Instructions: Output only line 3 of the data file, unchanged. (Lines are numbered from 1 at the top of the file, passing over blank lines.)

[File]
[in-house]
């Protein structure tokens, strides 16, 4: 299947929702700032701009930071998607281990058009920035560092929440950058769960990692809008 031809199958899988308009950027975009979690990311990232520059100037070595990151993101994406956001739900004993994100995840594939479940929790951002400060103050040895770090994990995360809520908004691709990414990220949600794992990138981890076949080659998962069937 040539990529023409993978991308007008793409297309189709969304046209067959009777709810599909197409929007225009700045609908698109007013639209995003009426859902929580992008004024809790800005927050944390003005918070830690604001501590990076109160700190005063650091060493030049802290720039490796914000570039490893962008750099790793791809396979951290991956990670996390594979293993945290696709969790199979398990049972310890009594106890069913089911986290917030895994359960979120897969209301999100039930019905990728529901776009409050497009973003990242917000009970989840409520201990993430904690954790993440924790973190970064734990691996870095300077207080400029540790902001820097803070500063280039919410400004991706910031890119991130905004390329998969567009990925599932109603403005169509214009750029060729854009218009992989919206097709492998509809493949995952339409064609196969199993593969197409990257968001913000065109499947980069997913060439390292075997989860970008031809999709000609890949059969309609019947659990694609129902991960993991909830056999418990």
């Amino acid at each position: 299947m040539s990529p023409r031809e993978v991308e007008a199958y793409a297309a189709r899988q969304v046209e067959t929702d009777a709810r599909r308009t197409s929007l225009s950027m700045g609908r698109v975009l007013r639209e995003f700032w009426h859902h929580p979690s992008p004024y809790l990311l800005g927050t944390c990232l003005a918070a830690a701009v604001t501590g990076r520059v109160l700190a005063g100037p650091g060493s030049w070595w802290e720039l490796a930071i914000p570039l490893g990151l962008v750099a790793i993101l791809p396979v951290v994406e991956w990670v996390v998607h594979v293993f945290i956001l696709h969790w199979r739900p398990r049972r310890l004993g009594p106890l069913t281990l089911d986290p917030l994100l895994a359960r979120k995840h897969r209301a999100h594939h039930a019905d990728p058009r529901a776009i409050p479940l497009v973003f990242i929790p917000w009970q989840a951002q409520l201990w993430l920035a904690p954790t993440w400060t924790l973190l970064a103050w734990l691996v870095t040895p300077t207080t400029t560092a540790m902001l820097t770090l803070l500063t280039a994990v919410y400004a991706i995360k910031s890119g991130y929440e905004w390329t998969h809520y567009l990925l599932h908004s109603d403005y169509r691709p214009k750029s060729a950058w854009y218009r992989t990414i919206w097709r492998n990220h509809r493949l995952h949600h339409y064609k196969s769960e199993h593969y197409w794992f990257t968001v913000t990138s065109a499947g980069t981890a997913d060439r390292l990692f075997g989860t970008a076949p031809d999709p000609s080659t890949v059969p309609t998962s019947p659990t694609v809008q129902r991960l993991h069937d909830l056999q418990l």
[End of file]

């Amino acid at each position: 299947m040539s990529p023409r031809e993978v991308e007008a199958y793409a297309a189709r899988q969304v046209e067959t929702d009777a709810r599909r308009t197409s929007l225009s950027m700045g609908r698109v975009l007013r639209e995003f700032w009426h859902h929580p979690s992008p004024y809790l990311l800005g927050t944390c990232l003005a918070a830690a701009v604001t501590g990076r520059v109160l700190a005063g100037p650091g060493s030049w070595w802290e720039l490796a930071i914000p570039l490893g990151l962008v750099a790793i993101l791809p396979v951290v994406e991956w990670v996390v998607h594979v293993f945290i956001l696709h969790w199979r739900p398990r049972r310890l004993g009594p106890l069913t281990l089911d986290p917030l994100l895994a359960r979120k995840h897969r209301a999100h594939h039930a019905d990728p058009r529901a776009i409050p479940l497009v973003f990242i929790p917000w009970q989840a951002q409520l201990w993430l920035a904690p954790t993440w400060t924790l973190l970064a103050w734990l691996v870095t040895p300077t207080t400029t560092a540790m902001l820097t770090l803070l500063t280039a994990v919410y400004a991706i995360k910031s890119g991130y929440e905004w390329t998969h809520y567009l990925l599932h908004s109603d403005y169509r691709p214009k750029s060729a950058w854009y218009r992989t990414i919206w097709r492998n990220h509809r493949l995952h949600h339409y064609k196969s769960e199993h593969y197409w794992f990257t968001v913000t990138s065109a499947g980069t981890a997913d060439r390292l990692f075997g989860t970008a076949p031809d999709p000609s080659t890949v059969p309609t998962s019947p659990t694609v809008q129902r991960l993991h069937d909830l056999q418990l």